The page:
Your dog’s heartworm meds probably cost from $5 to $20 per month, depending on his size. You probably also test in the spring before starting the meds if you live in a colder climate. Testing is typically $30 to $50 per test.

So if you have a medium sized dog and you live in the Chicago area, you’re probably in for $150 per year if you spend $10 a month on meds and $30 for your spring test.

But what if you just tested every four months instead of buying those meds?

Your cost would be $90 (actually, it would be less as you would only need two tests in that area). Not only is it cheaper to use testing instead of drugs, it’s a much healthier option for your dog.

[BONUS: Click here to download our Free Heartworm Prevention Guide and we’ll show you the simple test you need and how often to do the test based on where you live.]

What If The Heartworm Test Is Positive?

But what happens if your dog’s test comes back positive? What then?

That’s the beauty of testing every 4 months … you know it takes at least 5 months for the microfilaria to develop into the harmful adult heartworms, so if your dog’s test is positive, you can just give him regular heartworm meds for a bit or, if you’re holistically minded like me, you can treat him holistically with the help of your holistic or homeopathic vet.

Your dog will never get adult heartworms if you do this and you can avoid the dangerous and costly heartworm treatment your vet warns you about.

[Related: There are also alternatives to treat your dog if he gets heartworms. Find them here]

One More Reason To Dump The Heartworm Meds

You might have heard that heartworms are becoming resistant to heartworm meds.

That’s absolutely true. And the more we use the drugs, the less effective they become. In the US, more and more dogs each year are getting heartworm while on heartworm meds.

Yet ironically, the American Heartworm Society responded to these reports by urging pet owners to give heartworm meds year-round. Why do they think giving heartworm meds more often is the answer?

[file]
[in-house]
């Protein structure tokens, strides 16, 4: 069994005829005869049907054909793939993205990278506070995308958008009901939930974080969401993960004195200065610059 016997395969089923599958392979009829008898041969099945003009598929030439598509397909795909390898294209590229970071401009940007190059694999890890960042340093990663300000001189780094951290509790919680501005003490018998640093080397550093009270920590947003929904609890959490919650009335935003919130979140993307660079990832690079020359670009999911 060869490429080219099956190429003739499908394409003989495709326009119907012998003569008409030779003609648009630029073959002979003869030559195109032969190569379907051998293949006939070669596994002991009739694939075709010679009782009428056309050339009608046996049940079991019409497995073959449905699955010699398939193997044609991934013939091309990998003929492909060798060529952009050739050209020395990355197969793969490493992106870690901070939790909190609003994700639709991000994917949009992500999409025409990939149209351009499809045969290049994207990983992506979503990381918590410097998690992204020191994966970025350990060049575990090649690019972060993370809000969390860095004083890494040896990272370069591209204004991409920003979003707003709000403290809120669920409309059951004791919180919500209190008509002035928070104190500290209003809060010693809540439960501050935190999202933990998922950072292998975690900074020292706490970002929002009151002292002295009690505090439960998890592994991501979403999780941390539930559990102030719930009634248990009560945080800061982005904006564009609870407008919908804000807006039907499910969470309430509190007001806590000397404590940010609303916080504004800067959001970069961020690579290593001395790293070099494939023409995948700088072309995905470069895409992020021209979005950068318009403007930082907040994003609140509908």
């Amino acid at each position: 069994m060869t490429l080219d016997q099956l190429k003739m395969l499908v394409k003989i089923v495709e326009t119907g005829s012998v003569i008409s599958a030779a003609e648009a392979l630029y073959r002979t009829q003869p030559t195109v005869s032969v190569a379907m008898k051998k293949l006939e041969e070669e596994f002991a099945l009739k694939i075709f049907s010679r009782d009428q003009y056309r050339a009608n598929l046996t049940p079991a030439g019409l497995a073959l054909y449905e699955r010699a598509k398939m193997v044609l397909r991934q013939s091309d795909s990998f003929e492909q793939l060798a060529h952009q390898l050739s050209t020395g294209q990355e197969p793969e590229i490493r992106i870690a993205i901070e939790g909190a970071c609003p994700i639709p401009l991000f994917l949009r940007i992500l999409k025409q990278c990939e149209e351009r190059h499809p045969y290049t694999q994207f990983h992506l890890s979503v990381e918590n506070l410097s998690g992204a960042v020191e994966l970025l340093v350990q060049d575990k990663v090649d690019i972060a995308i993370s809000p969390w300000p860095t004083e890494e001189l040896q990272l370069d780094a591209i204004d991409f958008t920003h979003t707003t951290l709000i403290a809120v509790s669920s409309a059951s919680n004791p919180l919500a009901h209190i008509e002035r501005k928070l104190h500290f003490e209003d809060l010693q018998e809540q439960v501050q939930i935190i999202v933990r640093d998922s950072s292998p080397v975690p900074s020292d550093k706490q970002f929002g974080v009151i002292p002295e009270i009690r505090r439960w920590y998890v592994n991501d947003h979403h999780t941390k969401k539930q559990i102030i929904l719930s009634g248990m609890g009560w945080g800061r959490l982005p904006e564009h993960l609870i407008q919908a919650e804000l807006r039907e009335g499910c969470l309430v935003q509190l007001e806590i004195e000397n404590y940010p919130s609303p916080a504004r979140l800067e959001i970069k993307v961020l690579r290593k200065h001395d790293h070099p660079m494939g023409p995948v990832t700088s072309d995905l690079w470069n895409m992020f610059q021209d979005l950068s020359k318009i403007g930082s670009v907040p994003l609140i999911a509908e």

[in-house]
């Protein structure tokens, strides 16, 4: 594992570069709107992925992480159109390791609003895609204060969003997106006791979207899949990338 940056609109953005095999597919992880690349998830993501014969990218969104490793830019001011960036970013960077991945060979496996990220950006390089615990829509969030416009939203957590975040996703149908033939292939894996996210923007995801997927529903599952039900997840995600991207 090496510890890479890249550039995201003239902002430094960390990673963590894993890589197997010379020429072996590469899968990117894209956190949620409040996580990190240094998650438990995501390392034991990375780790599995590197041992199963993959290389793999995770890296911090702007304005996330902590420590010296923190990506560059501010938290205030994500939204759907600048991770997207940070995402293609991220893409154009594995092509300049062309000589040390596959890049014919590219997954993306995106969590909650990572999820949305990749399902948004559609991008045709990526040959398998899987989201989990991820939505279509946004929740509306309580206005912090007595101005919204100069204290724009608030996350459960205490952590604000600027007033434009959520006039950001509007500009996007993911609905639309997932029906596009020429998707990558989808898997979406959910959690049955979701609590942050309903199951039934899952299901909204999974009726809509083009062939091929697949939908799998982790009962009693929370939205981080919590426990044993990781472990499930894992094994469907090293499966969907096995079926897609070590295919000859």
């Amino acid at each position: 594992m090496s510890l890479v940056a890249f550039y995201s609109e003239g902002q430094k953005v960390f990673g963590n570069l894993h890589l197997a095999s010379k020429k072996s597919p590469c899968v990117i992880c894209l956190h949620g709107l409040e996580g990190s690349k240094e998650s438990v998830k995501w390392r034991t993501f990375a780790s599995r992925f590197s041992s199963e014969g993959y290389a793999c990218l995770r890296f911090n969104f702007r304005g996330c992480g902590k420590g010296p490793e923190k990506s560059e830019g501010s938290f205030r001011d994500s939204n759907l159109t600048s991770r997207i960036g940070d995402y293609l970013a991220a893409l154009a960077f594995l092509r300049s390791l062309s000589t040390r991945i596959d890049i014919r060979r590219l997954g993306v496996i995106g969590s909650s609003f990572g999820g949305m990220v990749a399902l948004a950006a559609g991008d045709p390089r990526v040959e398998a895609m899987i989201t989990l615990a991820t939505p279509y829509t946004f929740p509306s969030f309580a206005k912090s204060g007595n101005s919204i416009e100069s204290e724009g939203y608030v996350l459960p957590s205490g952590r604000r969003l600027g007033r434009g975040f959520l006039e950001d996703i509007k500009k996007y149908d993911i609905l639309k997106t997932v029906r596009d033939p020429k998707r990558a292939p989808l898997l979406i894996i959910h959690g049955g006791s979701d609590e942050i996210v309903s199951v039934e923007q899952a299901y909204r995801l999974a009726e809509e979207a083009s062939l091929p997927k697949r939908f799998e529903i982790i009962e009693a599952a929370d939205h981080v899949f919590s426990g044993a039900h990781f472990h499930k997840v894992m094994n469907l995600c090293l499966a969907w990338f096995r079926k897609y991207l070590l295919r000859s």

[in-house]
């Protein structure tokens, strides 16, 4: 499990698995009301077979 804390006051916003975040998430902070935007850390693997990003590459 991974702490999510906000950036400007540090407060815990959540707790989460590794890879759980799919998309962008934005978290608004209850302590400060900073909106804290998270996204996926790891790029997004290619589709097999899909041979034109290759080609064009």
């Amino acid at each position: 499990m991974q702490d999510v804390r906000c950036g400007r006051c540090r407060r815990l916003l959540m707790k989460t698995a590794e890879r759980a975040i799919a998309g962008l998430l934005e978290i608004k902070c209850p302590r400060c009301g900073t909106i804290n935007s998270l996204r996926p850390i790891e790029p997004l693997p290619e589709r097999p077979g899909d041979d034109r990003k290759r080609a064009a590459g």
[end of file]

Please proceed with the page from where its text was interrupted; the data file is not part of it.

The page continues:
Well, it might have something to do with the companies who fund them …


… wouldn’t you think the people who make money from heartworm meds would want you to take them more often?

Of course they would … they’re running a business.

But that doesn’t mean you have to buy their products. To me, heartworm meds have no place in my dogs’ health care.

It’s ludicrous to feed my dog a small amount of poison every month and think I’ve made him less likely to get sick. Yes, he might have less risk of heartworm, but my dog (and your dog too) statistically has a 50/50 chance of getting cancer.

That’s right … 50/50.

I think it’s my job to question every drug my vet wants him to take … and in the case of heartworm meds, the answer is a no-brainer.

So in summary, here’s why I don’t give my dogs heartworm meds:

#1 Heartworms are becoming resistant and even dogs on meds are getting them

#2 Heartworm meds contain toxic ingredients that make my dog more likely to get heartworms and other parasites

#3 Heartworm meds can easily be replaced with regular testing

#4 Testing is cheaper than giving the meds (not that cost is usually a consideration when it comes to my dogs!)

[Related: Our most comprehensive heartworm article yet. Click here]